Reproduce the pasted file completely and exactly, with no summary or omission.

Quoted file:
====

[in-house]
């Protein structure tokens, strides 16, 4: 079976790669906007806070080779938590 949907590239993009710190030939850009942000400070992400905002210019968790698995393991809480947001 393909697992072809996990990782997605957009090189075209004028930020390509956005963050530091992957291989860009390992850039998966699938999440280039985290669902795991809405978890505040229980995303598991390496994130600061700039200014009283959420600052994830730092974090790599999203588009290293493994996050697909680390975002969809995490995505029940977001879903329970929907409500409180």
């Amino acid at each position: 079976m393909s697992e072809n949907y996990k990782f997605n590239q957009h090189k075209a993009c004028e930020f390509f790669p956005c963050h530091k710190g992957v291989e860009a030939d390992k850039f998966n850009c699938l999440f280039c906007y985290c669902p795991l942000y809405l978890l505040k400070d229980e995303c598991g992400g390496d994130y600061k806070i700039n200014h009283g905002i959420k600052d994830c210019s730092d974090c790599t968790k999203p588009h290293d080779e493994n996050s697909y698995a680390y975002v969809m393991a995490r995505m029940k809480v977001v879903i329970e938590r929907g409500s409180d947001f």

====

[in-house]
């Protein structure tokens, strides 16, 4: 079976790669906007806070080779938590 949907590239993009710190030939850009942000400070992400905002210019968790698995393991809480947001 393909697992072809996990990782997605957009090189075209004028930020390509956005963050530091992957291989860009390992850039998966699938999440280039985290669902795991809405978890505040229980995303598991390496994130600061700039200014009283959420600052994830730092974090790599999203588009290293493994996050697909680390975002969809995490995505029940977001879903329970929907409500409180």
């Amino acid at each position: 079976m393909s697992e072809n949907y996990k990782f997605n590239q957009h090189k075209a993009c004028e930020f390509f790669p956005c963050h530091k710190g992957v291989e860009a030939d390992k850039f998966n850009c699938l999440f280039c906007y985290c669902p795991l942000y809405l978890l505040k400070d229980e995303c598991g992400g390496d994130y600061k806070i700039n200014h009283g905002i959420k600052d994830c210019s730092d974090c790599t968790k999203p588009h290293d080779e493994n996050s697909y698995a680390y975002v969809m393991a995490r995505m029940k809480v977001v879903i329970e938590r929907g409500s409180d947001f």